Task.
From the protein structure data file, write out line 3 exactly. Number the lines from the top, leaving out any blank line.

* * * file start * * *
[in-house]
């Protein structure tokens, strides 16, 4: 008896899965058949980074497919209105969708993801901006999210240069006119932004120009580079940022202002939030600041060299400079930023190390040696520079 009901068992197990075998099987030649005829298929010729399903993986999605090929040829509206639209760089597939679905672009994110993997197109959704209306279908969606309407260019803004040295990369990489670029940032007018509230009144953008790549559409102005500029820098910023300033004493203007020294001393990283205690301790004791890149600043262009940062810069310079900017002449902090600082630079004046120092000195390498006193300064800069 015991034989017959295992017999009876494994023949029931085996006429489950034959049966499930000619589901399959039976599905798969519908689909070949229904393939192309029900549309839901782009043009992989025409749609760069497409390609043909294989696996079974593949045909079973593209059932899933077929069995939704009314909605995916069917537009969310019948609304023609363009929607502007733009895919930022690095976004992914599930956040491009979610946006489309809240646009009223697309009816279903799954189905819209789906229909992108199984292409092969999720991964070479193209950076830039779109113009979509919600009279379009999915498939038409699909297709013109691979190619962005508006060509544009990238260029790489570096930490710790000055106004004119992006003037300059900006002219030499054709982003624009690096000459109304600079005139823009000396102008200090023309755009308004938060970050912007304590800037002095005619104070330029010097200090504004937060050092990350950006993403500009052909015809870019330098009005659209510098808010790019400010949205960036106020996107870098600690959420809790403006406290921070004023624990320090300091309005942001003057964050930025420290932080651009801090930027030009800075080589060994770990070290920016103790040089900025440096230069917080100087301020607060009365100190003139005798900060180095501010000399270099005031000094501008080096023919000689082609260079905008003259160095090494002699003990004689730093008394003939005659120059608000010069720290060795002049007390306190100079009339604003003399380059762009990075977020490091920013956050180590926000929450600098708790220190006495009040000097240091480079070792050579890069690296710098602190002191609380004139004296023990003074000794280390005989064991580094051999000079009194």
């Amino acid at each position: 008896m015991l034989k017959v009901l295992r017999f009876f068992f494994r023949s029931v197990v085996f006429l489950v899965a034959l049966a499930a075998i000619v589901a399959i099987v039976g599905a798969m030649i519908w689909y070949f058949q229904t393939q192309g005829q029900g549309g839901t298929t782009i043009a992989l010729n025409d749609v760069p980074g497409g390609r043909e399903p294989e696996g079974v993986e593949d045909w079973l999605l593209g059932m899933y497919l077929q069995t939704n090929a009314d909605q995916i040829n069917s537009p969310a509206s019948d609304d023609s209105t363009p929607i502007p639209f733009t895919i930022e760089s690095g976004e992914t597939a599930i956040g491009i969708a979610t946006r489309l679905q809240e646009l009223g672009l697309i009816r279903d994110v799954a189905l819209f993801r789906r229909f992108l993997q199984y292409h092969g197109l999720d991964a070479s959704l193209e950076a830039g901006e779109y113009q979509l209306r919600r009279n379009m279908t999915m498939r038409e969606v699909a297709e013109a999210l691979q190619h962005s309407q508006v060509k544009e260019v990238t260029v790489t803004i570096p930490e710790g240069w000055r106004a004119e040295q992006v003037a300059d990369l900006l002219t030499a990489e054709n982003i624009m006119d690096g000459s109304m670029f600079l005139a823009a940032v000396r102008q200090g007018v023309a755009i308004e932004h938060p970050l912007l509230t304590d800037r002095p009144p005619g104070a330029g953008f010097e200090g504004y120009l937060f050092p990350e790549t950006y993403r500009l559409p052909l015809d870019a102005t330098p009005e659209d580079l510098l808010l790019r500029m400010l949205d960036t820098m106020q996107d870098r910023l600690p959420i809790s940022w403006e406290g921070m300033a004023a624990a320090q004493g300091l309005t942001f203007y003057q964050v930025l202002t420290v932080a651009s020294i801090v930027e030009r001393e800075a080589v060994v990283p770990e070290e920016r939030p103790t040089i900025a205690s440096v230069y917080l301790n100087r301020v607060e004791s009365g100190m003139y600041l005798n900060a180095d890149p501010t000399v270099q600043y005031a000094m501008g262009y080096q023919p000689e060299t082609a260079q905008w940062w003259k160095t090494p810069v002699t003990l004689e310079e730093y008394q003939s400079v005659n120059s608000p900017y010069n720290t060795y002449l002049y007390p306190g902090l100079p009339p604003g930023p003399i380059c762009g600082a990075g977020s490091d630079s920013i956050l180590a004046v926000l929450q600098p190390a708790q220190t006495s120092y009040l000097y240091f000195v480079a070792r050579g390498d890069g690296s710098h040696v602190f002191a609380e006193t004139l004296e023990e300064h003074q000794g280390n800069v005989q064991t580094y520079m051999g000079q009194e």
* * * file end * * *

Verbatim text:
């Amino acid at each position: 008896m015991l034989k017959v009901l295992r017999f009876f068992f494994r023949s029931v197990v085996f006429l489950v899965a034959l049966a499930a075998i000619v589901a399959i099987v039976g599905a798969m030649i519908w689909y070949f058949q229904t393939q192309g005829q029900g549309g839901t298929t782009i043009a992989l010729n025409d749609v760069p980074g497409g390609r043909e399903p294989e696996g079974v993986e593949d045909w079973l999605l593209g059932m899933y497919l077929q069995t939704n090929a009314d909605q995916i040829n069917s537009p969310a509206s019948d609304d023609s209105t363009p929607i502007p639209f733009t895919i930022e760089s690095g976004e992914t597939a599930i956040g491009i969708a979610t946006r489309l679905q809240e646009l009223g672009l697309i009816r279903d994110v799954a189905l819209f993801r789906r229909f992108l993997q199984y292409h092969g197109l999720d991964a070479s959704l193209e950076a830039g901006e779109y113009q979509l209306r919600r009279n379009m279908t999915m498939r038409e969606v699909a297709e013109a999210l691979q190619h962005s309407q508006v060509k544009e260019v990238t260029v790489t803004i570096p930490e710790g240069w000055r106004a004119e040295q992006v003037a300059d990369l900006l002219t030499a990489e054709n982003i624009m006119d690096g000459s109304m670029f600079l005139a823009a940032v000396r102008q200090g007018v023309a755009i308004e932004h938060p970050l912007l509230t304590d800037r002095p009144p005619g104070a330029g953008f010097e200090g504004y120009l937060f050092p990350e790549t950006y993403r500009l559409p052909l015809d870019a102005t330098p009005e659209d580079l510098l808010l790019r500029m400010l949205d960036t820098m106020q996107d870098r910023l600690p959420i809790s940022w403006e406290g921070m300033a004023a624990a320090q004493g300091l309005t942001f203007y003057q964050v930025l202002t420290v932080a651009s020294i801090v930027e030009r001393e800075a080589v060994v990283p770990e070290e920016r939030p103790t040089i900025a205690s440096v230069y917080l301790n100087r301020v607060e004791s009365g100190m003139y600041l005798n900060a180095d890149p501010t000399v270099q600043y005031a000094m501008g262009y080096q023919p000689e060299t082609a260079q905008w940062w003259k160095t090494p810069v002699t003990l004689e310079e730093y008394q003939s400079v005659n120059s608000p900017y010069n720290t060795y002449l002049y007390p306190g902090l100079p009339p604003g930023p003399i380059c762009g600082a990075g977020s490091d630079s920013i956050l180590a004046v926000l929450q600098p190390a708790q220190t006495s120092y009040l000097y240091f000195v480079a070792r050579g390498d890069g690296s710098h040696v602190f002191a609380e006193t004139l004296e023990e300064h003074q000794g280390n800069v005989q064991t580094y520079m051999g000079q009194e």